"JPMorgan Chase does not tolerate anticompetitive activity or other violations of law," the bank said in a statement I got from spokeswoman Jennifer Zuccarelli. She said that the bankers responsible had "concealed their conduct from management," that they no longer worked for JPMorgan, and that the sales desk accused of ripping off the towns has been disbanded.
Last fall, a former JPMorgan municipal-bond salesman, James Hertz of Cranford, N.J., pleaded guilty to federal fraud charges in connection with some of those bond sales. Hertz, who worked at JPMorgan from 1994 to 2007, has been cooperating with investigators, and additional criminal charges are possible, according to people familiar with the investigations.
The payments to Philadelphia and more than 100 other communities were not detailed in last week's settlement announcements, but some have since become public in court filings. Philadelphia was owed more than any other community, among the towns listed so far.
JPMorgan owes the Pennsylvania Intergovernmental Cooperation Authority (PICA), the state agency that oversees city finances, $1.3 million for payments the bank withheld from three Special Tax Revenue Refunding Bonds in 1993-96, plus $2.9 million in interest and penalties, as part of the SEC's portion of the overall settlement.
JPMorgan also owes PICA a total of $3.3 million in what Philadelphia-based SEC municipal-securities unit head Elaine Greenberg calls "ill-gotten gains," penalties, and interest from a 2001 bond deal, plus an additional $1.4 million to city-owned Philadelphia International Airport, as part of a separate settlement with the Office of the Comptroller of the Currency.
There could be more. Other federal agencies and the state Attorney General's Office haven't said how much, if anything, the city is owed.
PICA boss Uri Monson told me he hasn't yet received formal confirmation of how much the city is owed. When he does, lawyers for the city will conduct a legal review before any money gets to municipal coffers. The state Attorney General's Office is also reviewing the cases.
Should this reassure us? A long list of Philadelphia lawyers and other professional consultants got paid to make sure the bond issues were proper in the first place. And none of them seems to have had any idea the city was getting ripped off.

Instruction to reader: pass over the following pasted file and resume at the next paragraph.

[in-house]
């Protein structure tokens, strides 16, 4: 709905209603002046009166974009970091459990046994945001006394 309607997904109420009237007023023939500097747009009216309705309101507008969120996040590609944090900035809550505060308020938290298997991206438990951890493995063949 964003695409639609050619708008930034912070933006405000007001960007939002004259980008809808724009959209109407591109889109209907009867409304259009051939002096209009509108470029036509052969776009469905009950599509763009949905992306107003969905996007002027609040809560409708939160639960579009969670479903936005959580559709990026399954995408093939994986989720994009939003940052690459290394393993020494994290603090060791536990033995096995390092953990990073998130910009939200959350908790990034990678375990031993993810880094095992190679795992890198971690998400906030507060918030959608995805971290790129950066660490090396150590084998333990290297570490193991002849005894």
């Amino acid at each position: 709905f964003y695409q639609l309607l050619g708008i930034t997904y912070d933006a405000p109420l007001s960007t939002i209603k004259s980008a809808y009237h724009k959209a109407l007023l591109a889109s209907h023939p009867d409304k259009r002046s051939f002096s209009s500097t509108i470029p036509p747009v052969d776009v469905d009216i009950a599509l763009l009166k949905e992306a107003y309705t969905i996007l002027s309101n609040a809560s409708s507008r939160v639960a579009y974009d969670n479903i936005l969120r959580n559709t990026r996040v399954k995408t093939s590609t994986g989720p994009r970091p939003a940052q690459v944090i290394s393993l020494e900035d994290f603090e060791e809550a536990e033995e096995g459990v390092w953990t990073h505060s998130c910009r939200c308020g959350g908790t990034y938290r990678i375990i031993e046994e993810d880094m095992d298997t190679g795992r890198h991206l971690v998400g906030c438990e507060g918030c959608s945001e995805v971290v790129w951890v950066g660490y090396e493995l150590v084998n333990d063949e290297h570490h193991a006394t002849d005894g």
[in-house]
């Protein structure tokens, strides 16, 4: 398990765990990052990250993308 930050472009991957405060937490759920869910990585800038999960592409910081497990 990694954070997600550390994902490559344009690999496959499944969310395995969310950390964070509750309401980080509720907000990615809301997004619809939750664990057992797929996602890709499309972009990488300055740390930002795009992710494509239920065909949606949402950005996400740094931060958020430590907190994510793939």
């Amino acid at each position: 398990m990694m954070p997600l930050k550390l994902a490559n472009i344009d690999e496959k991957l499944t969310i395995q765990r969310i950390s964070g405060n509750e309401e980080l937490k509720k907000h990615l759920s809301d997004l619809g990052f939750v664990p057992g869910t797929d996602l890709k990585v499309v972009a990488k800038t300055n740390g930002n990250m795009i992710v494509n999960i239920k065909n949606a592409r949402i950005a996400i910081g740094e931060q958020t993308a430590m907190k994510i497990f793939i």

Hospital job for Skanska
The Philadelphia office of multinational construction contractor Skanska USA
says it has been hired to run the $215 million, 144-bed expansion of Nemours/Alfred I. duPont Hospital for Children just north of Wilmington.
The five-story project includes a 188-space parking garage, a new emergency department, stores, and a cafeteria connected to the existing hospital, said Skanska's local boss, Ed Szwarc.
New York City apartment landlord Vantage Properties L.L.C.
has joined investor Angelo, Gordon & Co.
, part-owner of The Inquirer, Daily News, and Philly.com, with a winning offer for $241.5 million to buy 2,200 apartments in Plainsboro, Neptune, and other central New Jersey towns from American International Group
Vantage, founded in 2005 and run by Neil Rubler, has reorganized the New Jersey apartments into its new suburban subsidiary, Candlebrook. The firm also wants to buy apartment complexes in the Philadelphia area, says acquisitions chief Devin Aronstam, who used to work for Phila- delphia-based Lubert-Adler.
"I see a lot of similarities" between suburban New York and Greater Philadelphia, Aronstam told me: "There are high barriers to entry, a lack of land, and a lack of zoning approval" for new multifamily projects. "These townships are notoriously impossible to get new apart- ments built. No one wants
to burden their schools."
He's hoping he'll be able to raise rents, with demand for apartments rising faster than the suburban supply.
Contact columnist Joseph N. DiStefano at 215-854-5194